I have an online bridge game in development (yes, still!) and it is written in ASP.NET Core with C#. One of the things that interests bridge players is called double-dummy analysis; this is where you look at what would be the best play in a game if you knew where all the cards were, whereas when actually playing bridge you only see your own cards and, during play, another hand called Dummy, so half the cards are hidden.
Double-dummy analysis is a solved problem and bridge programmers benefit from an open source library called DDS (Double Dummy Solver) written primarily by Bo Hagland and Soren Hein. This is a C++ DLL that can also be compiled for Linux and MacOS.
I wanted to integrate DDS into the bridge game in order to give players information at the end of a game including whether they were in the optimum contract and whether they beat the optimum score. I started by doing a new C# wrapper for DDS though borrowing from the work here. My version is 64-bit and wraps a few more functions. I compiled the native DLL for Windows and Linux using OpenMP for concurrency, which considerably improves performance (Boost is another option but I did not find much difference).
Note: the usual caveats about P/Invoke apply here. During one of my tests I actually crashed the container running the app. The ASP.NET developers do a lot of work to make the platform reliable, and doing P/Invoke may introduce instability.
I added my wrapper into the ASP.NET application and it worked fine on my development machine. I deployed it to App Service and the P/Invoke calls did not work. Fixing this required a bit of a deep dive into Azure App Service for Linux.
I am deploying the native code .so library into the same directory as the compiled .NET code for the rest of the application. The error I got was:
Cannot open shared object file: No such file or directory
I raised the topic on Stack Overflow.
One of the things that puzzled me was that the unit tests, which include the P/Invoke code, ran OK in Azure Pipelines, which I use for deployment. But not when deployed.
The first point is that you get the “No such file” error not only when the file itself is not present (it was) but also when a dependency is missing. So step one is to SSH into the container running the ASP.NET app, which you can do with the Development Tools in the Azure portal. Note that with Azure App Service for Linux the app always runs in a container.
This gives you root permissions in the container though not to the host operating system. Navigate to the directory with the troublesome library and type:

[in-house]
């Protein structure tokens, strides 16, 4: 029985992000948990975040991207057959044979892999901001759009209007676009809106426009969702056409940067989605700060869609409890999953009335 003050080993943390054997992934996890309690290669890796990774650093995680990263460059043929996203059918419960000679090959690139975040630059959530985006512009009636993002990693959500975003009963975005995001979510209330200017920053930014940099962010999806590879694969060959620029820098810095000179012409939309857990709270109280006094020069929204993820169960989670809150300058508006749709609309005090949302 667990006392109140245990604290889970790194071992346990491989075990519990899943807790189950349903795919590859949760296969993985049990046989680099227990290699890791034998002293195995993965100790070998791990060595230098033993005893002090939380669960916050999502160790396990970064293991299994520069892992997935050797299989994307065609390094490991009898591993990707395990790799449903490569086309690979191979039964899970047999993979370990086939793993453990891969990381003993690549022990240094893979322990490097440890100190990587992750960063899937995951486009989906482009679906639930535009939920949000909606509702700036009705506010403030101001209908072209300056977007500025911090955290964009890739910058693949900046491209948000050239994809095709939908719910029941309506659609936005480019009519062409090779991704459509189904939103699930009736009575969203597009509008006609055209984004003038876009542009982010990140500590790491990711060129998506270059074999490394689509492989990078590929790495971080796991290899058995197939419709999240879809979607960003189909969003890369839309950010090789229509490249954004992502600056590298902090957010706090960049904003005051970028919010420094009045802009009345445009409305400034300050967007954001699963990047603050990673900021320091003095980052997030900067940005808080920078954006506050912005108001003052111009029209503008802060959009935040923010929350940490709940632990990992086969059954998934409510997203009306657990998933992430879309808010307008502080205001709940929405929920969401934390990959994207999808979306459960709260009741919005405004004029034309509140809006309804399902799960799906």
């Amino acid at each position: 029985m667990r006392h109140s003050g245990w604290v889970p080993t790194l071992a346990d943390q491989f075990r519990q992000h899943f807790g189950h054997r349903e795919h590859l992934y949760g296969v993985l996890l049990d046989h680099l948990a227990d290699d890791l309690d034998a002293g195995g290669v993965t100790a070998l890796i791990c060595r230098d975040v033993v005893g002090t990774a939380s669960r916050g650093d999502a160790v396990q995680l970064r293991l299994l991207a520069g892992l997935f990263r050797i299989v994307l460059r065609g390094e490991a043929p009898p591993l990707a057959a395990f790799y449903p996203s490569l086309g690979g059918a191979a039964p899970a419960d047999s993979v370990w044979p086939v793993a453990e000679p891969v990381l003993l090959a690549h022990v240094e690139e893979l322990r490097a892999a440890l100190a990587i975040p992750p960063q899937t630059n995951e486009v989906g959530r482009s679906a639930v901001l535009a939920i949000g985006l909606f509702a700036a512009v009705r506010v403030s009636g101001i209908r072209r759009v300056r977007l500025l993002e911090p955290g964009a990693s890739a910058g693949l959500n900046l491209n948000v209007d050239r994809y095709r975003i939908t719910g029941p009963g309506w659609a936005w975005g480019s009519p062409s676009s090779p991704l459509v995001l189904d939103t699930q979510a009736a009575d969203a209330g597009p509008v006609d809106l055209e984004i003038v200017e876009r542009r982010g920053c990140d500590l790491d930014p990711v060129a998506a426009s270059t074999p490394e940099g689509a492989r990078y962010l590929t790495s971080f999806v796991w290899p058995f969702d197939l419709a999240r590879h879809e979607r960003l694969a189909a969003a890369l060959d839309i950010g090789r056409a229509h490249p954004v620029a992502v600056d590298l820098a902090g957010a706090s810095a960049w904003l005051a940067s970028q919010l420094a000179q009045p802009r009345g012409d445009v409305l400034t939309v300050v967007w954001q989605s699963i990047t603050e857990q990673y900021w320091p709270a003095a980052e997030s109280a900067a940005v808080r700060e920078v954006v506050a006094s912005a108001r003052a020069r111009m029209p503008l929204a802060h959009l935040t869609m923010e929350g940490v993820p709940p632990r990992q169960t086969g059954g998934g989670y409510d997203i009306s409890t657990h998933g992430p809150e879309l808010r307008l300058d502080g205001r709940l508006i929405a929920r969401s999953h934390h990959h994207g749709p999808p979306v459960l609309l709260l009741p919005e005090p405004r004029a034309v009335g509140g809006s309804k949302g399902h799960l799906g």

(or the name of your library). This will tell you if any dependencies are missing or other issues. I noticed two things. One is that it was missing the dependency libgomp.so.1 which is the OpenMP library. Second, ldd reported that my library required at least GLIBC 2.29 where the available version was 2.28.
How could I fix the GLIBC version? This is determined by the version of Linux and you can use
ldd – version
to check the version you have. In my case it said I had Debian with GLIBC 2.28:
I did some more research. If you really want to know about Azure App Service for Linux, there are a few key documents.
The basics here: Operating system functionality – Azure App Service | Microsoft Learn
The FAQ here: App Service on Linux FAQ | Microsoft Learn
Here you will learn details like why you cannot use a file-based database like SQLite in Azure App Service for Linux:
“The file system of your application is a mounted network share. This enables scale out scenarios where your code needs to be executed across multiple hosts. Unfortunately this blocks the use of file-based database providers like SQLite since it’s not possible to acquire exclusive locks on the database file.”
But I digress. To go deeper still, check this post by Jim Cheshire:
which has lots of critical information, like why a custom container on App Service must respond to ping.
So after reading through all this and greatly improving my understanding of how App Service for Linux works, I got to the heart of my problem. When you deploy a .NET Core application to App Service for Linux, it will by default use a container from the Microsoft Artifact Registry that matches the version of .NET you are using. If you check this page you will see that the current version for ASP.NET Core 6.0 is tagged mcr.microsoft.com/dotnet/aspnet:6.0
If you examine this container you will find that it runs Debian Buster which uses GLIBC 2.28. It is a matter of slight concern since Debian Buster is shown on the Debian releases wiki as having an approximate end of life August 2022, though the LTS project extends that to June 2024.
Still, now I knew how to fix my problem. Either use a custom container image, or upgrade to .NET 7, or recompile libdds.so to run on Debian Buster.
I decided that the easiest short-term solution was to recompile. I downloaded Buster and recompiled the library.
What about libgomp.so.1? This was kind-of fixable by using SSH to run:
apt-get install libgomp1
This is not great though since Azure could replace the container at any time, and always if you do something like scale the plan up or down, to change the specification of the VM. I tried copying the buster version of libgomp.so.1 to the application directory. It works, but I also needed to add a linker option to enable DDS to use a library in the same directory:
as explained here.
I think a better solution is to move to deploying a custom container to App Service, which is an option:
Care is needed though as there is a bit of special sauce in the official container images if you want features like SSH in the portal to work properly. It also means revisiting my deployment scripts, so the above hack was an easier and quicker workaround for me.